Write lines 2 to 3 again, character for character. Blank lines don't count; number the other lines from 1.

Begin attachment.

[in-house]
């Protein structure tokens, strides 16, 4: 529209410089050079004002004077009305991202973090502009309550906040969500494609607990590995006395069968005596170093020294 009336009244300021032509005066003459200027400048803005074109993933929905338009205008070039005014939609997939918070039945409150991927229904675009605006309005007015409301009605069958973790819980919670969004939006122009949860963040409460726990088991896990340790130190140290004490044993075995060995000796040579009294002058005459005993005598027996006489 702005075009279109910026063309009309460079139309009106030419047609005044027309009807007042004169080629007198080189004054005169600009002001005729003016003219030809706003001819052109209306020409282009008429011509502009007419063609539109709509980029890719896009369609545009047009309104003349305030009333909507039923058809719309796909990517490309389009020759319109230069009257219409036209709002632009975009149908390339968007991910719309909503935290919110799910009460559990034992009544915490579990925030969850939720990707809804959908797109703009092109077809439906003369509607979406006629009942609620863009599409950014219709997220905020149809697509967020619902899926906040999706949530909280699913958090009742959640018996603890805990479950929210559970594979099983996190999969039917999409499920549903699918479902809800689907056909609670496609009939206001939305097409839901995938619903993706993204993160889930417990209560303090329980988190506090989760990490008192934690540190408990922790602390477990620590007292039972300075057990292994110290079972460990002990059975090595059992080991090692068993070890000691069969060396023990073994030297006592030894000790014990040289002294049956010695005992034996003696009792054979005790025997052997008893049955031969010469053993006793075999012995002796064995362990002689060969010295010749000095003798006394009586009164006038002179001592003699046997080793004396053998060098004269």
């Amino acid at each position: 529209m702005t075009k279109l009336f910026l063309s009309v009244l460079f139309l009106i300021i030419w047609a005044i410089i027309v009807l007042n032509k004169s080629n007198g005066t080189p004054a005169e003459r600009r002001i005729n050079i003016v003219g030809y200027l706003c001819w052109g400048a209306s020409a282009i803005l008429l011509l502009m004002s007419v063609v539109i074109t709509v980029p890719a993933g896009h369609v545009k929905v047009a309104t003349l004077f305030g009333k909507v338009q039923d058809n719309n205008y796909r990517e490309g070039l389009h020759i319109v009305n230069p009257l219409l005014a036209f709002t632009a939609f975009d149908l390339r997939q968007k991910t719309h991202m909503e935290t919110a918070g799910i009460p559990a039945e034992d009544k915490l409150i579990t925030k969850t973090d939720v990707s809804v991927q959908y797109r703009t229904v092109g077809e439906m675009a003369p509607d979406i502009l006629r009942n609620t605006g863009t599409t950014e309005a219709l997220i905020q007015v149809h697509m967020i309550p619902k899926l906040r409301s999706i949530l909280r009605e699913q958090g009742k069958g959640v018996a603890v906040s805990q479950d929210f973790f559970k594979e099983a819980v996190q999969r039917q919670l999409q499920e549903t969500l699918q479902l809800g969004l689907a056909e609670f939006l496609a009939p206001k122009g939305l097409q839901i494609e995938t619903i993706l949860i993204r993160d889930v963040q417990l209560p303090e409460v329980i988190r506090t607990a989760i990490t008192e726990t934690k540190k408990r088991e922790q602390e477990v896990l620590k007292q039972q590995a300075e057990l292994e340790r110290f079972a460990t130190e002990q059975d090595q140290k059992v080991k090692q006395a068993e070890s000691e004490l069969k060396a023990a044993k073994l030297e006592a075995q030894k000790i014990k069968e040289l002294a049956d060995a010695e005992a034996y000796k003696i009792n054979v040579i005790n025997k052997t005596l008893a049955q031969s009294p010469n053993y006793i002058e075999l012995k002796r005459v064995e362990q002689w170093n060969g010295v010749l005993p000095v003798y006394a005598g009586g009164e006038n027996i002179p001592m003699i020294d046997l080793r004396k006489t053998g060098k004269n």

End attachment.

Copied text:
């Protein structure tokens, strides 16, 4: 529209410089050079004002004077009305991202973090502009309550906040969500494609607990590995006395069968005596170093020294 009336009244300021032509005066003459200027400048803005074109993933929905338009205008070039005014939609997939918070039945409150991927229904675009605006309005007015409301009605069958973790819980919670969004939006122009949860963040409460726990088991896990340790130190140290004490044993075995060995000796040579009294002058005459005993005598027996006489 702005075009279109910026063309009309460079139309009106030419047609005044027309009807007042004169080629007198080189004054005169600009002001005729003016003219030809706003001819052109209306020409282009008429011509502009007419063609539109709509980029890719896009369609545009047009309104003349305030009333909507039923058809719309796909990517490309389009020759319109230069009257219409036209709002632009975009149908390339968007991910719309909503935290919110799910009460559990034992009544915490579990925030969850939720990707809804959908797109703009092109077809439906003369509607979406006629009942609620863009599409950014219709997220905020149809697509967020619902899926906040999706949530909280699913958090009742959640018996603890805990479950929210559970594979099983996190999969039917999409499920549903699918479902809800689907056909609670496609009939206001939305097409839901995938619903993706993204993160889930417990209560303090329980988190506090989760990490008192934690540190408990922790602390477990620590007292039972300075057990292994110290079972460990002990059975090595059992080991090692068993070890000691069969060396023990073994030297006592030894000790014990040289002294049956010695005992034996003696009792054979005790025997052997008893049955031969010469053993006793075999012995002796064995362990002689060969010295010749000095003798006394009586009164006038002179001592003699046997080793004396053998060098004269």
């Amino acid at each position: 529209m702005t075009k279109l009336f910026l063309s009309v009244l460079f139309l009106i300021i030419w047609a005044i410089i027309v009807l007042n032509k004169s080629n007198g005066t080189p004054a005169e003459r600009r002001i005729n050079i003016v003219g030809y200027l706003c001819w052109g400048a209306s020409a282009i803005l008429l011509l502009m004002s007419v063609v539109i074109t709509v980029p890719a993933g896009h369609v545009k929905v047009a309104t003349l004077f305030g009333k909507v338009q039923d058809n719309n205008y796909r990517e490309g070039l389009h020759i319109v009305n230069p009257l219409l005014a036209f709002t632009a939609f975009d149908l390339r997939q968007k991910t719309h991202m909503e935290t919110a918070g799910i009460p559990a039945e034992d009544k915490l409150i579990t925030k969850t973090d939720v990707s809804v991927q959908y797109r703009t229904v092109g077809e439906m675009a003369p509607d979406i502009l006629r009942n609620t605006g863009t599409t950014e309005a219709l997220i905020q007015v149809h697509m967020i309550p619902k899926l906040r409301s999706i949530l909280r009605e699913q958090g009742k069958g959640v018996a603890v906040s805990q479950d929210f973790f559970k594979e099983a819980v996190q999969r039917q919670l999409q499920e549903t969500l699918q479902l809800g969004l689907a056909e609670f939006l496609a009939p206001k122009g939305l097409q839901i494609e995938t619903i993706l949860i993204r993160d889930v963040q417990l209560p303090e409460v329980i988190r506090t607990a989760i990490t008192e726990t934690k540190k408990r088991e922790q602390e477990v896990l620590k007292q039972q590995a300075e057990l292994e340790r110290f079972a460990t130190e002990q059975d090595q140290k059992v080991k090692q006395a068993e070890s000691e004490l069969k060396a023990a044993k073994l030297e006592a075995q030894k000790i014990k069968e040289l002294a049956d060995a010695e005992a034996y000796k003696i009792n054979v040579i005790n025997k052997t005596l008893a049955q031969s009294p010469n053993y006793i002058e075999l012995k002796r005459v064995e362990q002689w170093n060969g010295v010749l005993p000095v003798y006394a005598g009586g009164e006038n027996i002179p001592m003699i020294d046997l080793r004396k006489t053998g060098k004269n």